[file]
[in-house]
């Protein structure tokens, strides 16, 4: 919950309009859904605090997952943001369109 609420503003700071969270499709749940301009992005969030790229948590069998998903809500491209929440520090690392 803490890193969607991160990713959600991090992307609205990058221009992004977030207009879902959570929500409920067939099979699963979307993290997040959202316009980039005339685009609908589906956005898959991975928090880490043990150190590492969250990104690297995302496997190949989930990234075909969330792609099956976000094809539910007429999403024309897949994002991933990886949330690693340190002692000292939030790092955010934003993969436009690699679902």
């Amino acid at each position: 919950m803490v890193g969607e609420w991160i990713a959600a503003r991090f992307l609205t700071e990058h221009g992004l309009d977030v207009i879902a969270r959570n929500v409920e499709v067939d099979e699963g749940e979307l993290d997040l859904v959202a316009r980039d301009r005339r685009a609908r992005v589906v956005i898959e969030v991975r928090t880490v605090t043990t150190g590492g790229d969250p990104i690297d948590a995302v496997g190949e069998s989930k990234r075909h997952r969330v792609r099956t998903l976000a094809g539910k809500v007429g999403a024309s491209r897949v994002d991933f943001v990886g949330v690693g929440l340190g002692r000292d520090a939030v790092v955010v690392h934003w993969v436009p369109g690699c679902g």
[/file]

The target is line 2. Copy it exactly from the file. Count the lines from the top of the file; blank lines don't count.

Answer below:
């Protein structure tokens, strides 16, 4: 919950309009859904605090997952943001369109 609420503003700071969270499709749940301009992005969030790229948590069998998903809500491209929440520090690392 803490890193969607991160990713959600991090992307609205990058221009992004977030207009879902959570929500409920067939099979699963979307993290997040959202316009980039005339685009609908589906956005898959991975928090880490043990150190590492969250990104690297995302496997190949989930990234075909969330792609099956976000094809539910007429999403024309897949994002991933990886949330690693340190002692000292939030790092955010934003993969436009690699679902």